Records subpoenaed in Bridgeport mayoral primary
With unanimous votes to subpoena election records and other evidence, the State Elections Enforcement Commission opened an investigation Monday into allegations of voter fraud in the Bridgeport mayoral primary won by Mayor Joseph P. Ganim on the strength of a lopsided absentee- ballot vote.
The commission issued subpoenas for a broad array of elections records, as well as visitor logs and video surveillance for two public housing complexes, P.T. Barnum and Harborview Towers. The campaign of Sen. Marilyn Moore, the Democratic challenger, has alleged absentee-ballot fraud at public housing for seniors and others, but Ganim said the heavy vote by absentees is no evidence of fraud.
“Bridgeport has a large percentage of handicapped and seniors. I have strong support from them. They have a right to vote,” Ganim said in a telephone interview.
The commission acted on a referral Friday from the secretary of the state’s office, based on reporting by Hearst Connecticut Media, the owner of the Connecticut Post in Bridgeport. Moore also filed a complaint Monday that suggests SEEC act creatively and ask the attorney general’s office to assist in an expedited investigation and seek a court order placing Moore on the November ballot on a line above Ganim.
State law allows SEEC to “refer to the Attorney General evidence for injunctive relief,” though the Moore campaign’s lawyer, Max Medina Jr., acknowledged it was unclear if that relief included seeking a court order for a new election or to place a candidate on the ballot.
Medina said they campaign also was exploring a more conventional route: Filing a lawsuit in Superior Court seeking either a new election or an order including her on the ballot in November. The deadline for challenging the primary results in court is Tuesday, according to the secretary of the state’s office.
With its complaint to SEEC, Medina said that Moore and her supporters were seeking an aggressive review of what has been accepted for too long as business as usual in Connecticut’s largest city: Cajoling residents of public housing to sign applications for absentee ballots, even when they did not meet the strict criteria in state law for voting by absentee.
In votes cast at the polls, Moore beat Ganim, 4,721 to 4,337, which Medina says represented the will of registered Democrats. But Ganim crushed Moore in the absentee ballots, 967 to 313, for an overall vote of 5,304 to 5,034.
“Their will was thwarted by sinister folks playing dirty, violating the law,” said Medina, a lawyer for Zeldes, Needle & Cooper. “We’re tired of people saying, ‘What do you expect? It’s Bridgeport.’ I am a proud Bridgeporter. We don’t want Bridgeport known for dirty politics. We believe this is a tipping point.”
The Connecticut Post quoted voters who said they felt pressured to vote for Ganim by absentee, and the paper recounted a checkered history of absentee-ballot abuse in a second story, “Long history of absentee ballot chaos, complaints in Bridgeport.”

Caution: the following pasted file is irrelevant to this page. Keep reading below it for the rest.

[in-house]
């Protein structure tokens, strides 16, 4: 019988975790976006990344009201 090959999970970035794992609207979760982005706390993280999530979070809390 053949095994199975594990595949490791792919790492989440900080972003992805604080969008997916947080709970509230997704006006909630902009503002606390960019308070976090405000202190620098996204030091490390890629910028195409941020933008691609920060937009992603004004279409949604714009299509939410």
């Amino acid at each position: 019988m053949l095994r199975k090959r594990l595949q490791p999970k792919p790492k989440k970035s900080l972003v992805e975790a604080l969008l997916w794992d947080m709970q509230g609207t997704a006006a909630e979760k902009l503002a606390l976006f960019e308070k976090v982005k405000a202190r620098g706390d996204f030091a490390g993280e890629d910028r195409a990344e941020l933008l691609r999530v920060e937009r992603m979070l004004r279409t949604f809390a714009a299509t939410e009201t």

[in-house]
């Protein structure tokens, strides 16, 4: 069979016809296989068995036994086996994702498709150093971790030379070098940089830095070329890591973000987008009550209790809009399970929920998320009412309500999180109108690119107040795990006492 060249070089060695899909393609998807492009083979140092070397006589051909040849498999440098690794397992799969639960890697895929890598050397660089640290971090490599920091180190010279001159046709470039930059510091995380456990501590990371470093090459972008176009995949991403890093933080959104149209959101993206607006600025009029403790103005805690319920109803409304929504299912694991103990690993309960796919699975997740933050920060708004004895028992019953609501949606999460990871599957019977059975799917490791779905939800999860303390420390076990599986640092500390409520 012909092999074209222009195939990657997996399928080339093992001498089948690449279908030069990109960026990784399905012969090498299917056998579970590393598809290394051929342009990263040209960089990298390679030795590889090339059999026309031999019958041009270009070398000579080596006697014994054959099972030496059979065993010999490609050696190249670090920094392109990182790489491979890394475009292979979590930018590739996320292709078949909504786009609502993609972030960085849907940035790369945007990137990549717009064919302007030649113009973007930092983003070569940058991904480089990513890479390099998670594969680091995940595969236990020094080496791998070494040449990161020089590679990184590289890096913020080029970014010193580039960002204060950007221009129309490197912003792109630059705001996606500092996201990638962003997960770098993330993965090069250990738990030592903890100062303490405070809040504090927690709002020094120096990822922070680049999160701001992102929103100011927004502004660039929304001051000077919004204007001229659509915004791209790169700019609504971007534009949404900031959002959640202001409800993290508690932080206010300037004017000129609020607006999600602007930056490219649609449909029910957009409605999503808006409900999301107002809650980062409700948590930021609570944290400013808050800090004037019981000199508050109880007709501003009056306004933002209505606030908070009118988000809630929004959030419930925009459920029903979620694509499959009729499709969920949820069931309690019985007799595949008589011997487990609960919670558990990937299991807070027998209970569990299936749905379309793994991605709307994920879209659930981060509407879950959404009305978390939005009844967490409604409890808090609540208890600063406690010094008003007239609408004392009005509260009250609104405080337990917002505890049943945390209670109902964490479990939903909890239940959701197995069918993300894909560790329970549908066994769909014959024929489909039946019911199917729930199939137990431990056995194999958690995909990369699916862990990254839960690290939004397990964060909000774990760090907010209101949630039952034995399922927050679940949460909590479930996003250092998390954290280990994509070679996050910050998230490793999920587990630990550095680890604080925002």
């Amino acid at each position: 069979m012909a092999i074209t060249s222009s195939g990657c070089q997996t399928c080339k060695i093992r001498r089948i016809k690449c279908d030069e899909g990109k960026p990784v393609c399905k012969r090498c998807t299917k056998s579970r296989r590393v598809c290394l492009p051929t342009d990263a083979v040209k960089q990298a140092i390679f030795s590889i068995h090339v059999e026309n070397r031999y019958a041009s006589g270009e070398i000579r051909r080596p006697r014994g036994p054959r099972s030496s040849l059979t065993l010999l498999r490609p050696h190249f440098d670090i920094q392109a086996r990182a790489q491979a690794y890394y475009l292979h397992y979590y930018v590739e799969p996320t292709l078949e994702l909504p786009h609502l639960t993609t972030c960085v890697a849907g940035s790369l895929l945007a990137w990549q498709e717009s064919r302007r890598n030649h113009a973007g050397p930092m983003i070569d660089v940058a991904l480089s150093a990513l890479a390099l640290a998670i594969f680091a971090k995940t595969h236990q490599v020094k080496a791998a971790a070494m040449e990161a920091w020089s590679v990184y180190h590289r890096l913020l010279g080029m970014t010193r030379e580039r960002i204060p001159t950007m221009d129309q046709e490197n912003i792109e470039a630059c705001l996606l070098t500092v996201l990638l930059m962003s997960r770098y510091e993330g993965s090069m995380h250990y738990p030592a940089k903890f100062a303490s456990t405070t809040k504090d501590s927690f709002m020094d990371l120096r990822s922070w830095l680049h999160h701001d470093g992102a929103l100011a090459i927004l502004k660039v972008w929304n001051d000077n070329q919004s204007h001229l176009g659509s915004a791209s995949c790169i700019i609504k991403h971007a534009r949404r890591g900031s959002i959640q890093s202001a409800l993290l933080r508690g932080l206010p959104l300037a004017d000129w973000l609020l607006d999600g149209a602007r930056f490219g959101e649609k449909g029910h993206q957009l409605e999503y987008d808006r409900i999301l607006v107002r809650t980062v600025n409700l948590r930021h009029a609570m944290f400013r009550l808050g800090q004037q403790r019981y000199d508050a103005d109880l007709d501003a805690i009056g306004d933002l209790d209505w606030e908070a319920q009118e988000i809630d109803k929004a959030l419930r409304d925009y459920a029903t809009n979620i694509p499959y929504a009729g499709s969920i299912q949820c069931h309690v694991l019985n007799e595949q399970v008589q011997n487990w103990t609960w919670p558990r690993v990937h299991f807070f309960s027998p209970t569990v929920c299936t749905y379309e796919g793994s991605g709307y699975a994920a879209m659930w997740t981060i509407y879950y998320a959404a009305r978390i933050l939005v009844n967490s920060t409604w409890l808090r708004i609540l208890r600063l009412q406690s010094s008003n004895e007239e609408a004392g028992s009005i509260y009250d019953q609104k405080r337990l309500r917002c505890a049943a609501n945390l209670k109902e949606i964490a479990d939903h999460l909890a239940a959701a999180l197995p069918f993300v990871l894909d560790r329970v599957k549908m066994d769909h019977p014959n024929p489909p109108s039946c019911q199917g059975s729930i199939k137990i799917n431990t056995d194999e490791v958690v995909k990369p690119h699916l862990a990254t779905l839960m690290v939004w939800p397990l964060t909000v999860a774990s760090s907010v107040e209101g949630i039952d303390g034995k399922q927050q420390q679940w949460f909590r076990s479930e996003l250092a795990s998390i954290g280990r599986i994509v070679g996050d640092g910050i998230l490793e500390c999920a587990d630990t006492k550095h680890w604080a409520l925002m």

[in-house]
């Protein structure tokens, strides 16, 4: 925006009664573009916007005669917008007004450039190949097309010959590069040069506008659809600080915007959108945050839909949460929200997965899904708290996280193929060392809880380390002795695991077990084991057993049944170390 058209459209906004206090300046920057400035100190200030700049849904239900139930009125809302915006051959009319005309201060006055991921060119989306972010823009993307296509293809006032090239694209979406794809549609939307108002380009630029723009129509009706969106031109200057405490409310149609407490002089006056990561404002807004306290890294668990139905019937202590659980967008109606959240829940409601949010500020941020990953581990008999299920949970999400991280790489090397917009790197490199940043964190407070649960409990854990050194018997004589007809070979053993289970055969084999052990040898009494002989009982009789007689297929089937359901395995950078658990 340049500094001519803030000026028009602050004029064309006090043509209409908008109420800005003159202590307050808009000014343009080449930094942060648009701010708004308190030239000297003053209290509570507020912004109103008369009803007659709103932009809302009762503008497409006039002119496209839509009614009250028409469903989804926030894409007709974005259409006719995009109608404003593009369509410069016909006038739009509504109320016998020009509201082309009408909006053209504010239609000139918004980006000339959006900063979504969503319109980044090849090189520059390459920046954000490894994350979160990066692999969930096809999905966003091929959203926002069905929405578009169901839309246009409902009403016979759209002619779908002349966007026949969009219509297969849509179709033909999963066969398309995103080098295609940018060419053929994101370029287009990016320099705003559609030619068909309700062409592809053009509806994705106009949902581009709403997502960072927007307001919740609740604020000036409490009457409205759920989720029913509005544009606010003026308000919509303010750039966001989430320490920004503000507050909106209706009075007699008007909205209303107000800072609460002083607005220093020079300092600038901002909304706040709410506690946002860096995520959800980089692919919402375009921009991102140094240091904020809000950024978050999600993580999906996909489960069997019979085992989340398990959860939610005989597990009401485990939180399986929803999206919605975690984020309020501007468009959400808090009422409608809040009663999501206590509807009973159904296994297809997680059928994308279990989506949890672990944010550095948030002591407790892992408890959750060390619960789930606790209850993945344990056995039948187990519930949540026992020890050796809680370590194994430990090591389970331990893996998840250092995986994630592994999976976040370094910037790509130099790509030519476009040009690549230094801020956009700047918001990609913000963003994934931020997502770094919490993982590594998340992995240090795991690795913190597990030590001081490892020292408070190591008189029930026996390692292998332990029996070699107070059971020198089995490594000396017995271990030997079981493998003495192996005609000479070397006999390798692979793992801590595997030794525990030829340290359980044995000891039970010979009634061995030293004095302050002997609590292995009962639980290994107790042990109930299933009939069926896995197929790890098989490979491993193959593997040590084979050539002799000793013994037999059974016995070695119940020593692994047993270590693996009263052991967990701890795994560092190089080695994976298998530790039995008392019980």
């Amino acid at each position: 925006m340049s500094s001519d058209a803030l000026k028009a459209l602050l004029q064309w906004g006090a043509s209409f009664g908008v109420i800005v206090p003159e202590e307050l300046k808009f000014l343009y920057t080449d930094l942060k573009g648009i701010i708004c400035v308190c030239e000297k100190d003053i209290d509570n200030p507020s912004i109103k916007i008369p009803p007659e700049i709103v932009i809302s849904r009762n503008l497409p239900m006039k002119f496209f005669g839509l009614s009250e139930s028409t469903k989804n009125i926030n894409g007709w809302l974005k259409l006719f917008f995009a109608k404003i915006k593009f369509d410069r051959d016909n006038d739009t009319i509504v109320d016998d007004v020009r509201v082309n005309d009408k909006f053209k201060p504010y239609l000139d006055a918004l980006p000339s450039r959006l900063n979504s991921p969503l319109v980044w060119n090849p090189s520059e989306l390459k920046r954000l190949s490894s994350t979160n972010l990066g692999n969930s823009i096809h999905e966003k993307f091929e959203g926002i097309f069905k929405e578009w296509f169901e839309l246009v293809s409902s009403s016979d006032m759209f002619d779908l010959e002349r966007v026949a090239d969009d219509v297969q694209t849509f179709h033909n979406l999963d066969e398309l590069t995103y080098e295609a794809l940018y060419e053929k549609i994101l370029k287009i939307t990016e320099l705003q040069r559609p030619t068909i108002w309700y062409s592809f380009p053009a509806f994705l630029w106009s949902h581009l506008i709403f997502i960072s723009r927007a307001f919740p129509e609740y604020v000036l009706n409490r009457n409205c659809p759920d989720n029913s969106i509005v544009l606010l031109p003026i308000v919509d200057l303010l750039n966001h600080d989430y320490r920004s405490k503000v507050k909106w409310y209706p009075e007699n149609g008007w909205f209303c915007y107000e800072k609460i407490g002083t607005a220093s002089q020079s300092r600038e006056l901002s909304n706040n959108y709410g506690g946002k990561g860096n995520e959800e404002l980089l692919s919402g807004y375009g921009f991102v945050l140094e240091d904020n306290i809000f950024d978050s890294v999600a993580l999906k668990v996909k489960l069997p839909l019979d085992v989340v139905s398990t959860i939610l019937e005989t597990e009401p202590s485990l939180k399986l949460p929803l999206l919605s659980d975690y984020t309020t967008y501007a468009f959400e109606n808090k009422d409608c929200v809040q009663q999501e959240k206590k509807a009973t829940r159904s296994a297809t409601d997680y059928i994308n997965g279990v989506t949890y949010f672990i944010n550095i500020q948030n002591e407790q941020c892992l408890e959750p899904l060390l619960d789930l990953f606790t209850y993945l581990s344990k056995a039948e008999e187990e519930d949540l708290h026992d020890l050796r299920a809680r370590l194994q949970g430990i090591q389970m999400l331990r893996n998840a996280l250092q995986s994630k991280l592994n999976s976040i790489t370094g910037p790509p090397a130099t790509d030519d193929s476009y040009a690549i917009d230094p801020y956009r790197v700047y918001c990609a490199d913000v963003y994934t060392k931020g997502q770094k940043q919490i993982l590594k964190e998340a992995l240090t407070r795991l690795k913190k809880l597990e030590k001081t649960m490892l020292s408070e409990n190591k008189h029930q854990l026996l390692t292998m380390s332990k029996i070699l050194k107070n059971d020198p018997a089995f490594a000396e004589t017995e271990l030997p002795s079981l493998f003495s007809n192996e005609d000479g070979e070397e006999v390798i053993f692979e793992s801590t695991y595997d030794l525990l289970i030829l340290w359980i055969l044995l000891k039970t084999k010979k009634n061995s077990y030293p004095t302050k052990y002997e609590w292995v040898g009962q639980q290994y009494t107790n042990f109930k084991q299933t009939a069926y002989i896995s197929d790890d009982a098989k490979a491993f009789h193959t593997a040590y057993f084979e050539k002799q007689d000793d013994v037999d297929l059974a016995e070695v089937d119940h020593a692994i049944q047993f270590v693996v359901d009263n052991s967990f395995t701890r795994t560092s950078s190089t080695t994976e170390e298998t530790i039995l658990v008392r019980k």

“Usually when people lose, they take it gracefully.”
Bridgeport Mayor Joseph Ganim
“The allegations contained in the Connecticut Post story are serious enough to warrant a comprehensive investigation by the State Elections Enforcement Committee,” Secretary of the State Denise Merrill said. “Although my office does not have authority to investigate allegations, we stand ready to assist SEEC in any way we can. I intend to use the full authority granted to my office to ensure that free and fair elections are held in Bridgeport, and across Connecticut, on November 5th.”
But SEEC has no authority to place Moore on the ballot. It can assess fines and other civil penalties and refer evidence to criminal investigators, if warranted.
The Moore campaign said it is gathering testimony from witnesses about possible instances of fraud, but the complaint filed Monday offers no evidence beyond the Hearst Connecticut Media stories.
One story described Rhonda Latham, 67, who says she wanted to vote for Moore, but was pressured by a “helper” to vote for Ganim. “I did not want to vote for Ganim,” she told Hearst. “These people push you into vote…and they do it for you.”
Latham lives at Harborview Towers, a complex for seniors and the disabled. The subpoenas demanding “any and all video of public areas” at Harborview and P.T. Barnum on Aug. 20, 21 and 22nd went to Park City Communities, which manages 2,600 affordable housing units in Bridgeport.
Those dates are when absentee ballots would have arrived in the mail.
Jessenia Rios of P.T. Barnum told Hearst that an absentee ballot for her routinely appeared in the mail. P.T. Barnum is in a precinct where Ganim topped Moore in the absentees, 107 to 11, while Moore was favored in votes cast in person, 221 to 167.
Ganim said Monday the only documented irregularities he knew involved Moore’s campaign.
“Usually when people lose, they take it gracefully,” Ganim said.
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